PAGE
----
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After new ad mentions stripper controversy, Lager and Kinder scuffle on KMOX

This article first appeared in the St. Louis Beacon, Aug. 3, 2012 - State Sen. Brad Lager went for the throat this week with a television ad taking direct aim at Lt. Gov. Peter Kinder’s alleged relationship with a former stripper.

The ad arrived shortly before the two engaged in another feisty exchange on KMOX’s Mark Reardon Show, a forum where Lager’s ad was a primary topic of discussion.

Lager, R-Savannah, is trying to deny Kinder a third term; he has been running TV ads attacking Kinder for weeks. Among other things, the ads have attacked the Cape Girardeau Republican for missing tie votes, paying back the state for hotel expenses and not being a reliable opponent to the Affordable Care Act. Kinder's campaign, among other things, has responded by questioning Lager's background, including his role at a health information company, Cerner. that's benefited from some of President Barack Obama's policies.

In his latest ad, Lager mentions for the first time Kinder’s acquaintance with a former stripper and Penthouse Pet. [That story was alluded to in a recent advertisement from a third-party organization. The group was funded with roughly $300,000 from a nonprofit that doesn’t have to disclose its donors immediately.]

The ad starts with a short clip of former President Ronald Reagan telling Congress that “private values must be at the heart of public policies.” It consists almost entirely of radio and news reports about Kinder's traveling expenses and his acquaintance with Tammy Chapman, a former stripper. It ends with a message asking viewers to “reject Kinder’s reckless behavior” next Tuesday.

The controversy started last summer whena photo appeared on the Riverfront Times’ website showing Kinder with Chapman at the now-closed Verlin’s

Kinder eventually acknowledged that he had an acquaintance with Chapmangoing back two decades, when she was stripper at an adult establishment near East St. Louis. He strongly deniedChapman's allegations that she regularly performed lap dances for him back in the 1990s, that he aggressively pursued her, and that he invited her to move into his campaign-rented condominium.

When Reardon asked about the ad on Thursday afternoon, Kinder responded, “It’s silly time, and all kinds of charges are being thrown against the wall.”

Kinder reiterated he stayed at hotels at the “lowest government rate” when he traveled around state – a contention he made at a debate earlier this week on Kansas City-based KCUR. He also said that he had been upfront with media outlets about his relationship with Chapman. Kinder spoke to the Beacon about it shortly after the story broke last year.]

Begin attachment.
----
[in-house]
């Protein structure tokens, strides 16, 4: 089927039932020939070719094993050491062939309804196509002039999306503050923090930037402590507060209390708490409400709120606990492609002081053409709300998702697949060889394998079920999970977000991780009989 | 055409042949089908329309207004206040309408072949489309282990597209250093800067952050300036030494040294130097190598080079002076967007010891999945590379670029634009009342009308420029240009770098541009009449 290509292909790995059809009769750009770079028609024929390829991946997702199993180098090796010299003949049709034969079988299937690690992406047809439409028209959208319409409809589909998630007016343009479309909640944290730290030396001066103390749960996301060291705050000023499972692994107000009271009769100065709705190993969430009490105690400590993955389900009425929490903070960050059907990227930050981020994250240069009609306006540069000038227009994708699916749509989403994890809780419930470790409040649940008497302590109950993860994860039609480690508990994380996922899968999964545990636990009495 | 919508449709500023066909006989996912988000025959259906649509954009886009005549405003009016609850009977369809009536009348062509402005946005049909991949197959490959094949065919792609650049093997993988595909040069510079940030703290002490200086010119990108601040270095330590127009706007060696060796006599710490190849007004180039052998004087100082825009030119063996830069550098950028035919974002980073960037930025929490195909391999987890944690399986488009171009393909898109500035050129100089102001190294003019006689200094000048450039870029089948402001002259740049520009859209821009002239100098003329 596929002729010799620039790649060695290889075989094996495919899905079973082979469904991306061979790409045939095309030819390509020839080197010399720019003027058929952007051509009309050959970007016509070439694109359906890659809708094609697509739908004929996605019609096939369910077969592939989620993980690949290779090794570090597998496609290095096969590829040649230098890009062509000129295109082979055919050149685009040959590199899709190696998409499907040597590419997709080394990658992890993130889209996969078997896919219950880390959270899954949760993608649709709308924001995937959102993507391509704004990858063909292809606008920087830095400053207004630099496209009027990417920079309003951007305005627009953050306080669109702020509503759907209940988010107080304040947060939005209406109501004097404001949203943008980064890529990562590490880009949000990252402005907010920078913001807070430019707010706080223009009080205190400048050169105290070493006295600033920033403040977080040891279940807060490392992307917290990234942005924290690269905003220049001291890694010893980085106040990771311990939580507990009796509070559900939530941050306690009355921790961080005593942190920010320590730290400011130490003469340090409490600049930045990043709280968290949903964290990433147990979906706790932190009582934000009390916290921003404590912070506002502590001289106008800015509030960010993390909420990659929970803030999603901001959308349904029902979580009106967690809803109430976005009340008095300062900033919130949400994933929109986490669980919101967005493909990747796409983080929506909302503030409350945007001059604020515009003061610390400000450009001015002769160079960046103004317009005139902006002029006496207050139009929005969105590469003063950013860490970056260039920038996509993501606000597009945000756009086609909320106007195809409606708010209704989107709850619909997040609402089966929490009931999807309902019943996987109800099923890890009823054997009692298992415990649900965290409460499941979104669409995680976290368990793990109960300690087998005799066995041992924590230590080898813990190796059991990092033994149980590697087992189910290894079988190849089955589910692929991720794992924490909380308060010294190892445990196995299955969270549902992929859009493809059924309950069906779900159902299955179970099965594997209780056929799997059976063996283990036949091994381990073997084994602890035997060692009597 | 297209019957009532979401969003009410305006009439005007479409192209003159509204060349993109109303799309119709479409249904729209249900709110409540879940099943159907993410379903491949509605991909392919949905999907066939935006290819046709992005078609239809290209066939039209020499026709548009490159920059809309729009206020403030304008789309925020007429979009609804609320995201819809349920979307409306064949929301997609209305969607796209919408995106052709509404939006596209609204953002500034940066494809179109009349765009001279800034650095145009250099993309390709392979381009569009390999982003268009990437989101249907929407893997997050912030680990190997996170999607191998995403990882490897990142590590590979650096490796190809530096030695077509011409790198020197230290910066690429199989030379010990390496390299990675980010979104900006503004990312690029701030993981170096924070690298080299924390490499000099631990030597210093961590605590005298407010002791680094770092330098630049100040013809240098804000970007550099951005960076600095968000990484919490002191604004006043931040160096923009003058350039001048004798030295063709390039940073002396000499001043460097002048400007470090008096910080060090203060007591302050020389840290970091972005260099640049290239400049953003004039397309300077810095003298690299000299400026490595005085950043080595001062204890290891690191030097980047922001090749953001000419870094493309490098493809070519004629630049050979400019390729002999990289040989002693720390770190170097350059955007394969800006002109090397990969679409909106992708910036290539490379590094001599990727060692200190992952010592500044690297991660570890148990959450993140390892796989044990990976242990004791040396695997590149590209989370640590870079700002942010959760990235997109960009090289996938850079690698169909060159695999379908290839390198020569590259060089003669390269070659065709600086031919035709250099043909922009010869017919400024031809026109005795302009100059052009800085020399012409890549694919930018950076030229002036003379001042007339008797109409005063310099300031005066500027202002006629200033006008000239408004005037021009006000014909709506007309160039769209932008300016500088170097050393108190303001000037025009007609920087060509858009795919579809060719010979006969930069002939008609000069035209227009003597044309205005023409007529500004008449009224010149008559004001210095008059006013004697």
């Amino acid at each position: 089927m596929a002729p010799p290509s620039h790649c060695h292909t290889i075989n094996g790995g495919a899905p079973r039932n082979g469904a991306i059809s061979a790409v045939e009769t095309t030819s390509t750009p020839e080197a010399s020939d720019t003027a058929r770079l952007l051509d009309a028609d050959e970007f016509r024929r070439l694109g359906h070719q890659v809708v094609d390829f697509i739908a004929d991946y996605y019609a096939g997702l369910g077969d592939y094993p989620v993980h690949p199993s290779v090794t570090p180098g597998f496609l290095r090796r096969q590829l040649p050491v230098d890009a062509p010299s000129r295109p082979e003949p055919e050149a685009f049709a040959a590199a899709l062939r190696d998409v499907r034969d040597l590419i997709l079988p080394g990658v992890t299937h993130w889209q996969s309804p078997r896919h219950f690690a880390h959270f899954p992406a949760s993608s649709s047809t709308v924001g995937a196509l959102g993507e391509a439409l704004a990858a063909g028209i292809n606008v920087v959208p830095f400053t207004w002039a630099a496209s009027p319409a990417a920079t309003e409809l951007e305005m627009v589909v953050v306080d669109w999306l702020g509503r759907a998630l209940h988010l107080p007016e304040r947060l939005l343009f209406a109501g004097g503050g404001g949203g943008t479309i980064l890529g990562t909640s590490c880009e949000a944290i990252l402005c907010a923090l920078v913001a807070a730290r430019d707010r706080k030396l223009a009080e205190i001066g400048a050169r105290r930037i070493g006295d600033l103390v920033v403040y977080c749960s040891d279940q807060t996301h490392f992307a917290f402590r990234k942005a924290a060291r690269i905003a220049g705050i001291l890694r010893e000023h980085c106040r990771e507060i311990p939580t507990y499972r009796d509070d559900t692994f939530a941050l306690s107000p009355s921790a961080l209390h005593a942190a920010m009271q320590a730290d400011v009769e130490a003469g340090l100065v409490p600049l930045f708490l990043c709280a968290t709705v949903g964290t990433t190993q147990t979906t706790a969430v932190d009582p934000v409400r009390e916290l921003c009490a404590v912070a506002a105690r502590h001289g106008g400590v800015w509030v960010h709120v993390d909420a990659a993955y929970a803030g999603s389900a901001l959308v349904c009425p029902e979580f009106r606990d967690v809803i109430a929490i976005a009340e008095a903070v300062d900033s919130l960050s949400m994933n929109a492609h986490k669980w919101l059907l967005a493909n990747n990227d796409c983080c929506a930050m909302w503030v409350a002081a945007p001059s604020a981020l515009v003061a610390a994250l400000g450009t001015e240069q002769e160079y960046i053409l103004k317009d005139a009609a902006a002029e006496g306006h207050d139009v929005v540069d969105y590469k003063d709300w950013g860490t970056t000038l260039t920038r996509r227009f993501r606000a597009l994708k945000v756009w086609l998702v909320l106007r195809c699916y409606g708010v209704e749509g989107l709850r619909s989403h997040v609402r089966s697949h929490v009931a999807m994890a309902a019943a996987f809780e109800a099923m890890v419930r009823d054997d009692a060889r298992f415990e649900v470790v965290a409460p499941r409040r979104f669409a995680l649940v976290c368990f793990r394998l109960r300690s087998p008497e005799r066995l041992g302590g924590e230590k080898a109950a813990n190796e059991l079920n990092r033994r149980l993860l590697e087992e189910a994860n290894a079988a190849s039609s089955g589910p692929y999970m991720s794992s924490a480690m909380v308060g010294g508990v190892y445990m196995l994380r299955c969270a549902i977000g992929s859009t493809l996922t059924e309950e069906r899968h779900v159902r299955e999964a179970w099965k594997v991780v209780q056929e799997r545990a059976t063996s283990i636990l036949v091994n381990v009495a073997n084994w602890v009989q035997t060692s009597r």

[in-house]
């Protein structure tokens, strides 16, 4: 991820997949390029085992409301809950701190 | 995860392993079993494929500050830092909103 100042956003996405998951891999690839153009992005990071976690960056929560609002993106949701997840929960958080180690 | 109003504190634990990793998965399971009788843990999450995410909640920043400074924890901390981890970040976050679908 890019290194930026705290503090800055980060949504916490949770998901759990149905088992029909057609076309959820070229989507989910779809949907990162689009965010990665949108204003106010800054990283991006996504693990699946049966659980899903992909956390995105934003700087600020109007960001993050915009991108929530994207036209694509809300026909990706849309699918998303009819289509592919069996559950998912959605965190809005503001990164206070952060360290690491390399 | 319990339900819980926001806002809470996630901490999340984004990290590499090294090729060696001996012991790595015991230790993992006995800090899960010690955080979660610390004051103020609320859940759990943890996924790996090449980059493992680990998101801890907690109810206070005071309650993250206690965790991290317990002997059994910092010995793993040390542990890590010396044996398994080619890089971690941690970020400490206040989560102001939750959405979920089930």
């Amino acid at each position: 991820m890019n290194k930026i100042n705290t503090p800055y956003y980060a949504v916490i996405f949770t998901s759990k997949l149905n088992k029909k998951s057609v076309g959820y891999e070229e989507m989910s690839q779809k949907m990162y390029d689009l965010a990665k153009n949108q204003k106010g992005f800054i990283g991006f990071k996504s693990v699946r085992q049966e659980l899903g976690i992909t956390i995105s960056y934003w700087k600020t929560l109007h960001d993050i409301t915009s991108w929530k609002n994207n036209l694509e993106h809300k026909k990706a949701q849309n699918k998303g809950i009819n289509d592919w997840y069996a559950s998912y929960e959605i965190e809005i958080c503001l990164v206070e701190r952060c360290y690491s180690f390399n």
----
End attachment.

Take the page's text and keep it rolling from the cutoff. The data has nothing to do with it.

“Were there some mistakes in my background close to 20 years ago? Yes, sir, Mark,” Kinder said. “And I came on your air a year ago this month and leveled with the people of Missouri. I have not misled anyone about my background.”

Lager spokesman Ray Bozarth said in an e-mail "the ad speaks for itself."

Kinder noted as he has before that he was endorsed by conservative radio talk show host Rush Limbaugh and Eagle Forum founder Phyllis Schlafly.

The two candidates spent over $2.5 million through most of July, a sum outpacing even the Republican primary for governor. Most has been spent toward television ads across the state.

Debate treads on familiar ground

The debate – which was truncated because of the bus accident Thursday in southern Illinois – replayed the fights that two candidates had earlier this week.

Kinder pressed Lager, for instance, on why he didn't include his role with Cerner on his official biographical information. Lager once again said that none of his specific business interests are listed on his website.

And Lager asked Kinder why he didn’t disclose he was a landlord on his official biography. Kinder said that arrangement began earlier this year when he started renting out a house he used to live in.

The debate eventually veered toward policy when Reardon asked what the two candidates’ greatest accomplishments were. Lager pointed to his long-standing bid to reconfigure tax credits in the Missouri Senate. Lager has been a long time opponent of the Historic Preservation Tax Credit, while Kinder has supported the incentive that has spurred the renovation of historic buildings and neighborhoods.

“The problem is … that Missouri has to live within its means, just like I do in my personal life and just how we do with our businesses,” Lager said. “And the reality is when you have tax credits at double digits when the rest of the economy is slowing or actually declining, what ends up happening is you end up cutting fundamental services. [For example], funding for schools, roads, bridges – things the government was established to do.”  

Kinder said there’s been a “tenfold” increase on low-income seniors getting prescription drug assistance through the MoRX program. He also pointed to his role in getting funds from the State Emergency Management Agency for Bridgeton to recover from last year’s tornado.

“I publicized that with a reporter and said, ‘I want SEMA to respond within 48 hours,’” Kinder said. “And guess what? Before the clock struck noon this morning, the State Emergency Management Agency told the city of Bridgeton that they’re releasing the remaining $500,000 in funds that Bridgeton needed on their $17 million budget. We produced results inside 24 hours.”

With days before the primary election, the appearance on KMOX may be the last time the two exchange with each other directly. 

Besides Kinder and Lager, Wentzville attorney Michael Carter and St. Louis resident Charles W. Kullmann are seeking the Republican nomination for lieutenant governor. Eight Democrats are seeking the Democratic nomination.

Jason is the politics correspondent for St. Louis Public Radio.